Songfacts: So, no ukulele songs?

Tom: No. Usually, it's just guitar, electric guitar or acoustic, or piano is usually what I write on, depending on what I'm hearing.

Songfacts: When you recorded the solo album, were there any things you wanted to do sonically that might separate it from your role as a band leader? Did you want to try to do some different sounds than maybe you've done in the past?

Tom: Trying to get the sound of this record was the hardest part, I would say. It was a struggle, it was a mixing process. Honestly, I wasn't trying to go for anything all that crazy or special. I was really trying to get it to be really raw and in-your-face and dry. And I find a lot of mix engineers are resistant. They want to play with all the toys and the effects and stuff, and I always like that in-your-face sound. That was probably the hardest aspect of the record; was trying to get the whole thing mixed – that big, fat, natural sound. Keep it organic and not processed.

Songfacts: Was that a reaction to what you'd done in the past, or is that just what you were feeling when you went to create this music?

Tom Keifer of CinderellaTom: Well, certainly the first two Cinderella records [Night Songs, 1986; Long Cold Winter, 1988] were much too processed than I would have liked them to be. That was really the sound of the times and pretty much any engineer you walked into a studio with was going to be going for the big, exploding snare drums and more of a slick and processed sound. We were pretty green to the whole recording arts and experience of the studio at that time, so we were just along for the ride at that point. But there was a point, particularly on Heartbreak Station [1990], where I realized we were happy just to hear a quality production recording on the first record because our demos were so bad that they didn't even register. It was just, like, "Wow, this sounds better than anything we've ever done." So we didn't think about it.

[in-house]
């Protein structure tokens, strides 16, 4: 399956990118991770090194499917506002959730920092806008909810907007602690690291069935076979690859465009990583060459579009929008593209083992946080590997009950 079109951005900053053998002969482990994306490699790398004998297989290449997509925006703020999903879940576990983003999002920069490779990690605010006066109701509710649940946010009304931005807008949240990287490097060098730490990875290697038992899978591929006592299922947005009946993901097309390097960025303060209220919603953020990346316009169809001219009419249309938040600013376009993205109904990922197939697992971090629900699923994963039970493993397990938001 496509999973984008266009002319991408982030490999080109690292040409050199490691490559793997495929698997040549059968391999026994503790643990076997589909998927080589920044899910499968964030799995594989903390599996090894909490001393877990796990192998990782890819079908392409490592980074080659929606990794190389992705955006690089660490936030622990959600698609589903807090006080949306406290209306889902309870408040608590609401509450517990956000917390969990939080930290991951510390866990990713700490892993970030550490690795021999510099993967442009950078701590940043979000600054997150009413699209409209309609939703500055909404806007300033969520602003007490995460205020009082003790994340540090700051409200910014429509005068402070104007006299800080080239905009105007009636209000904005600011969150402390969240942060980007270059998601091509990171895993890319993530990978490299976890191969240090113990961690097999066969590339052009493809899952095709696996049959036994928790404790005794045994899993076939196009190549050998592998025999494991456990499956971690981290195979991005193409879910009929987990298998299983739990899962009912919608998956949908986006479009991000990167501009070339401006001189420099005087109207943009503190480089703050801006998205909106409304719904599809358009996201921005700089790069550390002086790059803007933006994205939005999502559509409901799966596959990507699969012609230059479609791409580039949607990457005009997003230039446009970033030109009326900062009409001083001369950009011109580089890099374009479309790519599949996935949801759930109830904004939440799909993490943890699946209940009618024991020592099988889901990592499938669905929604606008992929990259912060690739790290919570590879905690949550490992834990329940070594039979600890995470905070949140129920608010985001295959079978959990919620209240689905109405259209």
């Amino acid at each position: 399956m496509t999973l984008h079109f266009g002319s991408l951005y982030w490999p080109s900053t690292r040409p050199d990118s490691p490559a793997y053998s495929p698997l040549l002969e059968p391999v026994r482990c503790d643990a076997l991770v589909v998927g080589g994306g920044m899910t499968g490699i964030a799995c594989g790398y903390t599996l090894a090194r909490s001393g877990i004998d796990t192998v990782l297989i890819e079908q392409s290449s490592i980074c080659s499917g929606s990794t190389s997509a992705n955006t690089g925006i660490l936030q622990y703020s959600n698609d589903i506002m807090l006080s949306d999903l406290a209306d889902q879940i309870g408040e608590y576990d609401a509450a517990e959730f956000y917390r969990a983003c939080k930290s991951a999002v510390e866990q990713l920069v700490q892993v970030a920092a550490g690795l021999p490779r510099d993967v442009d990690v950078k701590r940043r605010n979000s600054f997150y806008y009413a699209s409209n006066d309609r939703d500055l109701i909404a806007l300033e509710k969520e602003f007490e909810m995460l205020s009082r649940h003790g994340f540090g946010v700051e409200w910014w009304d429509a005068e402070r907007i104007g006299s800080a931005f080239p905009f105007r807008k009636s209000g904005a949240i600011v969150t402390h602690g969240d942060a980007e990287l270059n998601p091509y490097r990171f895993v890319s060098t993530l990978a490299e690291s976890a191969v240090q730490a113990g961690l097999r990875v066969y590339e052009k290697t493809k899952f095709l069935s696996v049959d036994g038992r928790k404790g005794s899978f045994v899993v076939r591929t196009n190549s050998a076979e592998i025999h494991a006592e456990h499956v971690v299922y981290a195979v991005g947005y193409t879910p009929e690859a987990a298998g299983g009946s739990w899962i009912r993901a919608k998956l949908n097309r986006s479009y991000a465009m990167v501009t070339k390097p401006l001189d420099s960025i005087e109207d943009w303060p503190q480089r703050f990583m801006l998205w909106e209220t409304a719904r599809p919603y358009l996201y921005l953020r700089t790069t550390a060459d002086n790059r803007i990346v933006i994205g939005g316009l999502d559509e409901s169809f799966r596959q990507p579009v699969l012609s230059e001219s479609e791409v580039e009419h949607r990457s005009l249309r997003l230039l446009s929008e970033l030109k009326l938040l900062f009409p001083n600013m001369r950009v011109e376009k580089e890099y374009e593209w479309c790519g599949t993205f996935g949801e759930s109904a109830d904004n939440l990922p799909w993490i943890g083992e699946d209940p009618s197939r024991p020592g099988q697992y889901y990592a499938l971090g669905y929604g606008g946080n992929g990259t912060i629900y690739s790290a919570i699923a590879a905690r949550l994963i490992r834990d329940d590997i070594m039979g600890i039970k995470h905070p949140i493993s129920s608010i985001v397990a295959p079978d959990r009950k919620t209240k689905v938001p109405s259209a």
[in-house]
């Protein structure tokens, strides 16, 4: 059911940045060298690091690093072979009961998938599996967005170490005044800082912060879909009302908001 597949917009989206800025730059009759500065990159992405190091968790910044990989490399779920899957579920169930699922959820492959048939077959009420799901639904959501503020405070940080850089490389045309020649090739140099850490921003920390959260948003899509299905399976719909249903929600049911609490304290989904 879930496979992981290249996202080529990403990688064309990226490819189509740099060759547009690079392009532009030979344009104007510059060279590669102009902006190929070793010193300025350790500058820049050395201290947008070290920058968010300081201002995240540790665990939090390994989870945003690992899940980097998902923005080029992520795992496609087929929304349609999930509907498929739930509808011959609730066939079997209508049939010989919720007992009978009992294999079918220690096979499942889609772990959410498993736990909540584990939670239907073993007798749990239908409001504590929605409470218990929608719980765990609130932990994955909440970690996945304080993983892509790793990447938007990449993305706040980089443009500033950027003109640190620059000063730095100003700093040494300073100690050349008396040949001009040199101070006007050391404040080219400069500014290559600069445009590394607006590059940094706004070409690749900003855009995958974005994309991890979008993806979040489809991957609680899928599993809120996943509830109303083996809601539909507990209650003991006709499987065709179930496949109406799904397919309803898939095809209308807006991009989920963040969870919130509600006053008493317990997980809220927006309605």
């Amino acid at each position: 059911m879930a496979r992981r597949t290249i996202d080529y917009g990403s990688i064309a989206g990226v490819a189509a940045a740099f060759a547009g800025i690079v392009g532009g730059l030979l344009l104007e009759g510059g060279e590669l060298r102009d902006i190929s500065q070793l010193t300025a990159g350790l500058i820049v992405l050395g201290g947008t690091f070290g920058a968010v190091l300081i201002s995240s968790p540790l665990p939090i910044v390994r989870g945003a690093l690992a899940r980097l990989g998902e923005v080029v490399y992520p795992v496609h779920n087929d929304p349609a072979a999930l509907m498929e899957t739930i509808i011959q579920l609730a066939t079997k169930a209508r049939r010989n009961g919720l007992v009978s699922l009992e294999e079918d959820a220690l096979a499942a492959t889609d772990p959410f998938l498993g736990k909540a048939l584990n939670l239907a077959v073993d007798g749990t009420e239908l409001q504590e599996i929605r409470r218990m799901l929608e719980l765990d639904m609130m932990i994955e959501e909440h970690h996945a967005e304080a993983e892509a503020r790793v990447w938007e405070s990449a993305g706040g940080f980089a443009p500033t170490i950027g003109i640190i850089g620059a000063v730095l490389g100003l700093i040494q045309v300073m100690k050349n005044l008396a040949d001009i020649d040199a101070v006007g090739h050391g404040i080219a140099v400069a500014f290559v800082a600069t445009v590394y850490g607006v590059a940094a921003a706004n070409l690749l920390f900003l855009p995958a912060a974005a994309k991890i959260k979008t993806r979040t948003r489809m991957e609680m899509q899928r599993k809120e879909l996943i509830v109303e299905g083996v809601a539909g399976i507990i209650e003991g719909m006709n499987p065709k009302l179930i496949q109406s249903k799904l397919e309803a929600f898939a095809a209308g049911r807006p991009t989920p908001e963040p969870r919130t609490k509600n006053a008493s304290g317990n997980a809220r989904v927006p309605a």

Then with Long Cold Winter, we started to think about it more. We started to have more organic instruments - pianos and acoustics. We toned down the slickness or the processing a little bit, although that record's still pretty slick. But by the time we got to Heartbreak Station, there was a conscious decision - and a reaction maybe - to the first two records and saying, "Well, as good as they were, that sound isn't really for me. I want something a little more organic and real sounding." And we purposely produced Heartbreak Station that way.

Songfacts: I'm wondering about the song, "Nobody's Fool." Did you draw on any experiences where you might have been somebody's fool in order to create the mood of that song?

Tom: That song, that's something I think everyone can relate to. In life there is the falling in love, and then there's the falling out of love. There are songs for both experiences, and "Nobody's Fool" is certainly the song for the falling out of love experience. And I would say that was not written for any one particular person. I'd been through that several times prior to writing that song. A lot of times, the emotions of songs are cumulative. That's not one particular experience, but the culmination of many.

Songfacts: Did you ever write a song that did apply to specific people and specific circumstances?

Tom: Yeah. I can't think of any of them off the top of my head. Most of the time, for me, the emotions are more cumulative or an average of a lifetime. But also, a lot of it is observation because we all share a lot of the same experiences, so a lot of it is watching what friends or family or people you know are going through, too.

Songfacts: Do you think that might be one of the keys to the popularity of your music: you sing about shared experiences, so it's easy for listeners to relate?

Tom: Well, certainly there's a connection for people when a lyric is something they relate to. I'm sure some songs I write, people relate to more than others. Probably ones we call hits, right?

June 25, 2013. More at

Comments: 1

Tom K has always been a favorite. Saw Cinderella in concert when i was 16, they opened for Bon Jovi in Columbus, OH. I was going for Bon Jovi but I wound up buying the Cinderella T-shirt and album. They were excellent live. Very exciting. Way better than the headliner, and Jon Bon Jovi climbed up a scaffolding with the American flag tied on as a cape. Cinderella were musically better and I have liked Tom K ever since that concert. I enjoy the fact he likes to keep it real. Hope he keeps writing.
-Charmin from Kentucky

Where are you from?
Your Comment
 security code

Tony Hiller and Brotherhood of ManTony Hiller and Brotherhood of Man